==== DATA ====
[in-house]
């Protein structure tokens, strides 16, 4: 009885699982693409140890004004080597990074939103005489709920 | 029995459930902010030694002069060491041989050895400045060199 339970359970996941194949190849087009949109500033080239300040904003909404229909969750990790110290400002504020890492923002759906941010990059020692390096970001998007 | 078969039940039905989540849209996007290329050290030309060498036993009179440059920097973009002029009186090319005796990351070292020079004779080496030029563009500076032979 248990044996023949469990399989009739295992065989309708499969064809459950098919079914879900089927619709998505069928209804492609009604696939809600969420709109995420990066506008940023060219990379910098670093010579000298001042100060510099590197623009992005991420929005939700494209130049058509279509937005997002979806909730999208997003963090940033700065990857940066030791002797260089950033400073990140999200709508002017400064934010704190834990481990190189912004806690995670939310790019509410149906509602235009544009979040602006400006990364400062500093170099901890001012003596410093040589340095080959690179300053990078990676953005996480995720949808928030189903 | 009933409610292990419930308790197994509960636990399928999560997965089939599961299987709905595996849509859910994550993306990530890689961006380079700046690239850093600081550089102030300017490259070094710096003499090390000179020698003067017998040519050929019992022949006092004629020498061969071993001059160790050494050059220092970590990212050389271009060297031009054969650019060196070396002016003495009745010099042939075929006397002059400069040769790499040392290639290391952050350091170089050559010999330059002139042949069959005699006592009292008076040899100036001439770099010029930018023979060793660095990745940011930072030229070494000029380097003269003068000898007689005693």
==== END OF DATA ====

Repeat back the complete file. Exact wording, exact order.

[in-house]
């Protein structure tokens, strides 16, 4: 009885699982693409140890004004080597990074939103005489709920 | 029995459930902010030694002069060491041989050895400045060199 339970359970996941194949190849087009949109500033080239300040904003909404229909969750990790110290400002504020890492923002759906941010990059020692390096970001998007 | 078969039940039905989540849209996007290329050290030309060498036993009179440059920097973009002029009186090319005796990351070292020079004779080496030029563009500076032979 248990044996023949469990399989009739295992065989309708499969064809459950098919079914879900089927619709998505069928209804492609009604696939809600969420709109995420990066506008940023060219990379910098670093010579000298001042100060510099590197623009992005991420929005939700494209130049058509279509937005997002979806909730999208997003963090940033700065990857940066030791002797260089950033400073990140999200709508002017400064934010704190834990481990190189912004806690995670939310790019509410149906509602235009544009979040602006400006990364400062500093170099901890001012003596410093040589340095080959690179300053990078990676953005996480995720949808928030189903 | 009933409610292990419930308790197994509960636990399928999560997965089939599961299987709905595996849509859910994550993306990530890689961006380079700046690239850093600081550089102030300017490259070094710096003499090390000179020698003067017998040519050929019992022949006092004629020498061969071993001059160790050494050059220092970590990212050389271009060297031009054969650019060196070396002016003495009745010099042939075929006397002059400069040769790499040392290639290391952050350091170089050559010999330059002139042949069959005699006592009292008076040899100036001439770099010029930018023979060793660095990745940011930072030229070494000029380097003269003068000898007689005693």